Saturday, December 15, 2012
Since Election Day, the number of voters who like the idea of bigger government is up, but most still have the opposite view.
One-in-three Likely U.S. Voters (34%) now prefer a larger government with more services and higher taxes to one with fewer services and lower taxes. That's the highest level of support for bigger government we have ever measured. Most voters (56%), however, still favor smaller government.
Only 37% of voters now say they are conservative when it comes to fiscal issues such as taxes and government spending. That’s the first time that number has ever dipped below 40%. Thirty-nine percent (39%) consider themselves fiscally moderate. One-in-five (20%) now say they are fiscally liberal. More voters than ever describe themselves as socially liberal, too.
However, fiscal conservatives won a big victory last week when Michigan became the 24th right to work state despite angry protests from the president and organized labor. Nationally, voters by a two-to-one margin think right-to-work laws are good for a state economically.
Voters still cherish our nation’s freedoms. Eighty-five percent (85%) think Freedom of Speech is Very Important while 75% say the same about Freedom of Religion. Freedom of the Press and the Right to Bear Arms enjoy less support but are still seen as important.
At the same time, voters are now evenly divided over whether the federal government protects or threatens their constitutional liberties.
There are striking partisan differences on this question, though. Seventy-five percent (75%) of Democrats think the government is a protector of individual rights. The identical percentage (75%) of Republicans and 55% of unaffiliated voters feel the federal government is a threat to those rights. This echoes other surveys that show Democrats like the idea of bigger government a lot more than Republicans and unaffiliated voters do, as Scott Rasmussen explains in a recent radio update.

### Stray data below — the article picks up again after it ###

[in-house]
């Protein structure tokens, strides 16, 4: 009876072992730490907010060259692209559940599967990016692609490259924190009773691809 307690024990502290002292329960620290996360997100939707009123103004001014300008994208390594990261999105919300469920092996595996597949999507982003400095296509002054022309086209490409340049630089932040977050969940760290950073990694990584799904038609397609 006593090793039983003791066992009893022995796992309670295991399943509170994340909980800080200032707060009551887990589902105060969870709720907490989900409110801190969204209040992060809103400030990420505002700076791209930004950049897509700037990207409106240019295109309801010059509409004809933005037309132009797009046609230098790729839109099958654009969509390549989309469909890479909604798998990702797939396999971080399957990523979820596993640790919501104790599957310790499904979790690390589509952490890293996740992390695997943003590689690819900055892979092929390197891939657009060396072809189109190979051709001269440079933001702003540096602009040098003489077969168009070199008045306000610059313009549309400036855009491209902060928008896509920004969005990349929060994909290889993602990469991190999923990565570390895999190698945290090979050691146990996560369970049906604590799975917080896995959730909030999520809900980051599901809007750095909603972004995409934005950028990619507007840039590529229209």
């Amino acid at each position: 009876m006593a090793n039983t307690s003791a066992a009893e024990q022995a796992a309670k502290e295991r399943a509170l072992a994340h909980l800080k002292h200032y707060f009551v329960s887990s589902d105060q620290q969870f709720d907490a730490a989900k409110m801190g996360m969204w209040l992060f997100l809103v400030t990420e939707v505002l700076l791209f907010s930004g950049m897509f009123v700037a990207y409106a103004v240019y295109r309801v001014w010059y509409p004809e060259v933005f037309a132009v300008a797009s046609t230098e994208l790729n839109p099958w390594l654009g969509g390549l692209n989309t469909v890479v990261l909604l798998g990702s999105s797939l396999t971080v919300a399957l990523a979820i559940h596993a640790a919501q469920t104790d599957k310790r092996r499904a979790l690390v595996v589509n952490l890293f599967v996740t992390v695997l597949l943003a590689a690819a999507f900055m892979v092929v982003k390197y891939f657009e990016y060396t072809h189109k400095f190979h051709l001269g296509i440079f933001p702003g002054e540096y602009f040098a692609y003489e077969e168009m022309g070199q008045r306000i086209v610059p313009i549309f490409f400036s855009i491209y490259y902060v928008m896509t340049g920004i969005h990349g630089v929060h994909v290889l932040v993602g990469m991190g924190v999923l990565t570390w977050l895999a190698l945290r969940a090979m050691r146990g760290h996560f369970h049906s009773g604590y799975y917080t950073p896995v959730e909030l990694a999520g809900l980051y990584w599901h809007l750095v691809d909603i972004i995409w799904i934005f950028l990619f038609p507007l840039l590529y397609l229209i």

However, the resistance to the president’s health care law continues to be strong. Scott Rasmussen argues in his latest weekly newspaper column that the law “is still fighting for its life.” While legal and political resistance continues, he explains that “the biggest challenge is more basic. Voters want more control over their own health care choices than either the status quo or the president’s law allows.”
One area of resistance is that only 17 states have agreed to set up their own health insurance exchanges. Policy makers in Washington had assumed that every state would jump on board. That new reality puts a much heavier burden on the federal government. Fewer than half of all voters nationwide want their state to set up its own health care exchange and voters are split as to whether their Governor should help with implementation.
Just 46% of voters have a favorable opinion of the law. As they have from the beginning, voters tend to expect that the law will hurt the quality of care while increasing both the cost of care and federal deficit. Seventy-three percent (73%) think the law is likely to cost more than official estimates.
In addition to skepticism about the health care law, voters continue to overwhelmingly believe that cutting government spending would be good for the economy. This desire for spending cuts comes at a time when 50% of voters are worried the government will not do enough to help the economy. That’s the highest level of support yet measured for government action. Results like these are sometimes used to claim that voters are looking for a bigger government role. However, that is not consistent with the data. In fact, even among those who would like the government to do more, 59% want to see cuts in government spending.